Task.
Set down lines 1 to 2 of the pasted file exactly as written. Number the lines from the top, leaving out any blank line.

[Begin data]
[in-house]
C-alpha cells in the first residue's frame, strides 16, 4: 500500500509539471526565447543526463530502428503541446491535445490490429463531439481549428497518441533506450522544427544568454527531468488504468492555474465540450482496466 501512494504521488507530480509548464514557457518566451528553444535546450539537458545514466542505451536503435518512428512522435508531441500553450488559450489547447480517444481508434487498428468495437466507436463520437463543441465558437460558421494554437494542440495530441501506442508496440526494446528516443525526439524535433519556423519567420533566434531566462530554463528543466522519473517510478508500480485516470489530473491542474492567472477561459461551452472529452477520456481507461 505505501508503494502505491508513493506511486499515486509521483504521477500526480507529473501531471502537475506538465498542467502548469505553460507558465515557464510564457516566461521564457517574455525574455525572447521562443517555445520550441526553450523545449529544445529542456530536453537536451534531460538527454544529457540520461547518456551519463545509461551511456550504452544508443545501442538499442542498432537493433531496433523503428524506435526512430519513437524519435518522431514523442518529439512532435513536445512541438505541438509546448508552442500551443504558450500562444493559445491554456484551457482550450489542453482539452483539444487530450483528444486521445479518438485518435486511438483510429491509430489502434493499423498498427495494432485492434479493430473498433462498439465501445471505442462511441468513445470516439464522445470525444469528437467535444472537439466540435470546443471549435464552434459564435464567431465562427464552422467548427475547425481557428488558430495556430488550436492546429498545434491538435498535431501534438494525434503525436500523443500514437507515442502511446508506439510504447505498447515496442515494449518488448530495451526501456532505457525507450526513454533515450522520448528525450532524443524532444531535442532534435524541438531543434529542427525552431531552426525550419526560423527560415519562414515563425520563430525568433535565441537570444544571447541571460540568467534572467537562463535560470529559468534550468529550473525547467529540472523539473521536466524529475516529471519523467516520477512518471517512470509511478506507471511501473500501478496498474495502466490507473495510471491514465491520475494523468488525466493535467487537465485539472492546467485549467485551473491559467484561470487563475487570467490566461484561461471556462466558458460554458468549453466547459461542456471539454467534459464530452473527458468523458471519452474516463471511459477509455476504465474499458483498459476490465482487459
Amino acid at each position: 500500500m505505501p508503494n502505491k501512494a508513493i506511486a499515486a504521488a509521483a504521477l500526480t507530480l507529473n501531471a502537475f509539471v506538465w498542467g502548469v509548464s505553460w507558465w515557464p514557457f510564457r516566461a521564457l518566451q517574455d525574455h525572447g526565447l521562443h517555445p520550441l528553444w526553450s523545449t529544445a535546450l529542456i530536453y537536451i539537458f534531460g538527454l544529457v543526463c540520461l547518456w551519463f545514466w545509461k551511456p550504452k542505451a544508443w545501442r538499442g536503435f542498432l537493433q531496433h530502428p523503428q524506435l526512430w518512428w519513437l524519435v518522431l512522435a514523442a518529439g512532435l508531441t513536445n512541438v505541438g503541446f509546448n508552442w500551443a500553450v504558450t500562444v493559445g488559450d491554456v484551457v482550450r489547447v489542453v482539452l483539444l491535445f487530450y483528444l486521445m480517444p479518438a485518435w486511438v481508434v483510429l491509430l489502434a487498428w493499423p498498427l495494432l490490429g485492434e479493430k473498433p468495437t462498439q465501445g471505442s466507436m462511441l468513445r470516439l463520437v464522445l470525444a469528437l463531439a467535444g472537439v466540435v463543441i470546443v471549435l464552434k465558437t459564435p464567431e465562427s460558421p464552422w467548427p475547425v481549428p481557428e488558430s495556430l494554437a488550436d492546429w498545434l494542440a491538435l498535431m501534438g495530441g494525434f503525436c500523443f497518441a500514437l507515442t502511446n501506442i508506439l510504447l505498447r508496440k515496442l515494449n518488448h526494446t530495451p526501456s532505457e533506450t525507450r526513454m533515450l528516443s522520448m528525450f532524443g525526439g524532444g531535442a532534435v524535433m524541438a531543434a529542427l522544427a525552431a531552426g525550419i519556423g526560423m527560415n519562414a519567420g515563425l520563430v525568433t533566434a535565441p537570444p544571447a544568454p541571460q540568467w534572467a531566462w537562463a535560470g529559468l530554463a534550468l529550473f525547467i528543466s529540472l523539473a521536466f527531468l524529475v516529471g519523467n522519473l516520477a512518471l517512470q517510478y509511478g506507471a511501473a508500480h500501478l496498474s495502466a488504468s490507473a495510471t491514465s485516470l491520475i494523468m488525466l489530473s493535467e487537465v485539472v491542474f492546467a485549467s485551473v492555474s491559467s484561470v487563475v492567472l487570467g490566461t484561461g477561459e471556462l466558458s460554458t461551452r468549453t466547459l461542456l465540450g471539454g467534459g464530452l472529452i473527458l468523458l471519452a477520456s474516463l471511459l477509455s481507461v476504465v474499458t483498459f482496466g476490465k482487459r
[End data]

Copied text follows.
[in-house]
C-alpha cells in the first residue's frame, strides 16, 4: 500500500509539471526565447543526463530502428503541446491535445490490429463531439481549428497518441533506450522544427544568454527531468488504468492555474465540450482496466 501512494504521488507530480509548464514557457518566451528553444535546450539537458545514466542505451536503435518512428512522435508531441500553450488559450489547447480517444481508434487498428468495437466507436463520437463543441465558437460558421494554437494542440495530441501506442508496440526494446528516443525526439524535433519556423519567420533566434531566462530554463528543466522519473517510478508500480485516470489530473491542474492567472477561459461551452472529452477520456481507461 505505501508503494502505491508513493506511486499515486509521483504521477500526480507529473501531471502537475506538465498542467502548469505553460507558465515557464510564457516566461521564457517574455525574455525572447521562443517555445520550441526553450523545449529544445529542456530536453537536451534531460538527454544529457540520461547518456551519463545509461551511456550504452544508443545501442538499442542498432537493433531496433523503428524506435526512430519513437524519435518522431514523442518529439512532435513536445512541438505541438509546448508552442500551443504558450500562444493559445491554456484551457482550450489542453482539452483539444487530450483528444486521445479518438485518435486511438483510429491509430489502434493499423498498427495494432485492434479493430473498433462498439465501445471505442462511441468513445470516439464522445470525444469528437467535444472537439466540435470546443471549435464552434459564435464567431465562427464552422467548427475547425481557428488558430495556430488550436492546429498545434491538435498535431501534438494525434503525436500523443500514437507515442502511446508506439510504447505498447515496442515494449518488448530495451526501456532505457525507450526513454533515450522520448528525450532524443524532444531535442532534435524541438531543434529542427525552431531552426525550419526560423527560415519562414515563425520563430525568433535565441537570444544571447541571460540568467534572467537562463535560470529559468534550468529550473525547467529540472523539473521536466524529475516529471519523467516520477512518471517512470509511478506507471511501473500501478496498474495502466490507473495510471491514465491520475494523468488525466493535467487537465485539472492546467485549467485551473491559467484561470487563475487570467490566461484561461471556462466558458460554458468549453466547459461542456471539454467534459464530452473527458468523458471519452474516463471511459477509455476504465474499458483498459476490465482487459